So imagine how surprised I was when I felt like I needed to start on this wild songwriting journey!  And then to have Pops say, “Iakona, what are you waiting for?  You HAVE to write your own songs now.  It’s how you can share what you’re learning.”

Um… (gulp!)  OK?  I guess I can take a stab at it?

So I’ve got a few simple songs started.  I mean they are R.O.U.G.H.  Not finished.  Not polished.  Not very pretty at this stage.  But they’re coming along.  Slowly.

On my long run on the treadmill today, I listened to a great mix of tunes by some of my favorite singer-songwriters.

I am so amazed at what they were able to achieve!

And I want to humbly tip my hat to the songwriters.  You all make such a difficult task look easy.

Thank you for sharing your music.

Thank you for letting folks like me listen and learn.

Mahalo for that!

*Do YOU have any songwriting tips you’d like to share with me?  PLEASE send ‘em my way!  Thanks, gang.



Thursday, April 29, 2010

Coffee growing on Molokai


It’s one of my favorite things in the world. I love having a freshly brewed cup first thing in the morning.

I also love sipping a cup of REALLY STRONG coffee that has been sitting on a heat source for far too long.

I love it.

And I’m NOT a coffee snob.

I love the coffee from the islands, of course.

But …

I can also totally get down with a “cuppa Joe” from the gas station.

When I was working my corporate gig here in NYC, I would buy a “bucket size” coffee every morning and then drink that until lunchtime. Yes, it would get cold. And, yes, I would continue to drink it as I made my morning rounds.

I can hear coffee aficionados gasping in horror: Sipping a cup of coffee all morning? Egads!

But like I said, I’d order a “bucket size” coffee. It was cheaper than getting a bunch of smaller, fresh cups. And since I’d paid for it, I was determined to drink it all. I’ll admit, it’s an ACQUIRED taste, for sure!

Have you guys been to Coffees of Hawaiʻi on Molokai? It’s a coffee drinker’s paradise. Some of the beans grow RIGHT THERE on the property! Their little café serves up delicious coffee treats. Their gift shop has all sorts of cool stuff—and features work made by local artists! (Which is totally cool because WE’VE GOTTA SUPPORT THE LOCAL ARTISTS! )

And they have LIVE music several times a week!

Coffee, locally produced arts and crafts AND live music. Sounds like heaven, right?

(I’ll be doing a BIG BLOG POST on them soon! But please check out their website here.)

Here’s the irony: I love coffee. And … Molokai has FANTASTIC locally grown coffee readily available for sale and consumption. And …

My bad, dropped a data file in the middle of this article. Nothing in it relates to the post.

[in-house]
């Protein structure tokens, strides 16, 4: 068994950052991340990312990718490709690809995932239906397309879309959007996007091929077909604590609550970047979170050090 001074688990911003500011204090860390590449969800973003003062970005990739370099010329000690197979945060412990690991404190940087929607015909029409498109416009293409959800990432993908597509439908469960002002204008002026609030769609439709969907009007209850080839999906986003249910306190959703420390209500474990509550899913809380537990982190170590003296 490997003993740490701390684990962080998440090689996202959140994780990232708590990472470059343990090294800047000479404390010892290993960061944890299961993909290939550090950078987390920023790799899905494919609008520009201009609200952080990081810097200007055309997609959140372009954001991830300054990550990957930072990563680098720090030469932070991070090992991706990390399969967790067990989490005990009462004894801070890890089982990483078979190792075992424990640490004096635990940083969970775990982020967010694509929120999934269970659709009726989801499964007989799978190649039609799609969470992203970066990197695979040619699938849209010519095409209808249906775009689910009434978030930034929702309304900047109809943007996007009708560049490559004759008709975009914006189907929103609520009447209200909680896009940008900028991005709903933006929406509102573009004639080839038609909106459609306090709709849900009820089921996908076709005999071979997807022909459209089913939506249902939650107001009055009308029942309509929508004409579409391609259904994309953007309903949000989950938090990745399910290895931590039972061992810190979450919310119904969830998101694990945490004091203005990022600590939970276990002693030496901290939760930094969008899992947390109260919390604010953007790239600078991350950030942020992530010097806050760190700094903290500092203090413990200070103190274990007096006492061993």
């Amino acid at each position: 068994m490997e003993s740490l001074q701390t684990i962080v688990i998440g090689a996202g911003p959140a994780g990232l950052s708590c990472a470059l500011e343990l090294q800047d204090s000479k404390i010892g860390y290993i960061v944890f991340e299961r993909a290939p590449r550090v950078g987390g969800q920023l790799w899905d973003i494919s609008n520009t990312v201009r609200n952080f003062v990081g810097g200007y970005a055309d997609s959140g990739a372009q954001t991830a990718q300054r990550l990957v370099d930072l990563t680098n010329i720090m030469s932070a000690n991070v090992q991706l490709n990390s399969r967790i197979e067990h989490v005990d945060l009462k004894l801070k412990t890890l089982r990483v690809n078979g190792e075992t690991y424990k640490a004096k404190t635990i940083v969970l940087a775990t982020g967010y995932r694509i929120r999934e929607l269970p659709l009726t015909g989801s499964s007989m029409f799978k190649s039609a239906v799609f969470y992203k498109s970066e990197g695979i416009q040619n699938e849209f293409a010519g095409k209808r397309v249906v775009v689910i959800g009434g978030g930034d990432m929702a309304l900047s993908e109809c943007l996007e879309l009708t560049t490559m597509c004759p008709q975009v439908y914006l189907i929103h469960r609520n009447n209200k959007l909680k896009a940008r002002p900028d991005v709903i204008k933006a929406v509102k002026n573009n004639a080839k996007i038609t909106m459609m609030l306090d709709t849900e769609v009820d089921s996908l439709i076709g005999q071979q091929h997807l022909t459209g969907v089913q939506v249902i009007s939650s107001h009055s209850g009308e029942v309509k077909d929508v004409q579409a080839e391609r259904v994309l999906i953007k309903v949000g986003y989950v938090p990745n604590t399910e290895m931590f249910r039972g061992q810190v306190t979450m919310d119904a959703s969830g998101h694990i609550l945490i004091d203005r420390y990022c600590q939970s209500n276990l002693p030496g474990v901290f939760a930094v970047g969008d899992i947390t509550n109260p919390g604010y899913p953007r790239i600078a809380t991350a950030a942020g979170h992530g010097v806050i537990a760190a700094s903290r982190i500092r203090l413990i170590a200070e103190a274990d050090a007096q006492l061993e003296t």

I don’t drink coffee when I’m in Hālawa Valley.


I know… I still can’t really explain it. The Hālawa Valley cabin is virtually coffee-free. There are a few plasic canisters of the instant stuff tucked away on the shelves. I’m sure it’s only there for the guests who come to visit and/or stay.

But Mom and Pops Solatorio don’t drink it!

They’ve never said that I shouldn’t drink it. They’ve never stood with their hands on their hips and told me that coffee is evil. Or wrong. I think they might have even offered a cup of the instant java to me the first time I stayed there.

But it’s not necessary for them to have a cup of coffee first thing in the morning. Or late in the afternoon. Or right before going to bed at night. They can survive without coffee— EVER!

I was shocked. And I was terrified.

As a coffee lover ( AND as a New Yorker who truly believed that he NEEDED his cup of liquid magic in the morning in order to function as a normal human being) I was blown away that I’d ended up in a coffee-free zone!


It happens every time. I get terrible headaches from caffeine withdrawals. But those pass in a few days. And the wonder of being in the historic and wild Hālawa Valley makes it easy to forget about the pain.


I survive. Every time I go there I think I’m not going to make it. But I do. And don’t even need it— desperately–when we leave the valley.

But of course, when we pass a place that offers it, I take full advantage of the situation and buy the BIGGEST cup of coffee they have.

(BTW: My coffee habit ALWAYS resumes the minute I leave Molokai. I don’t know that I’ll ever be coffee-free!)

I know there are coffee lovers out there. And I want to hear from you!

What is that YOU love about the stuff?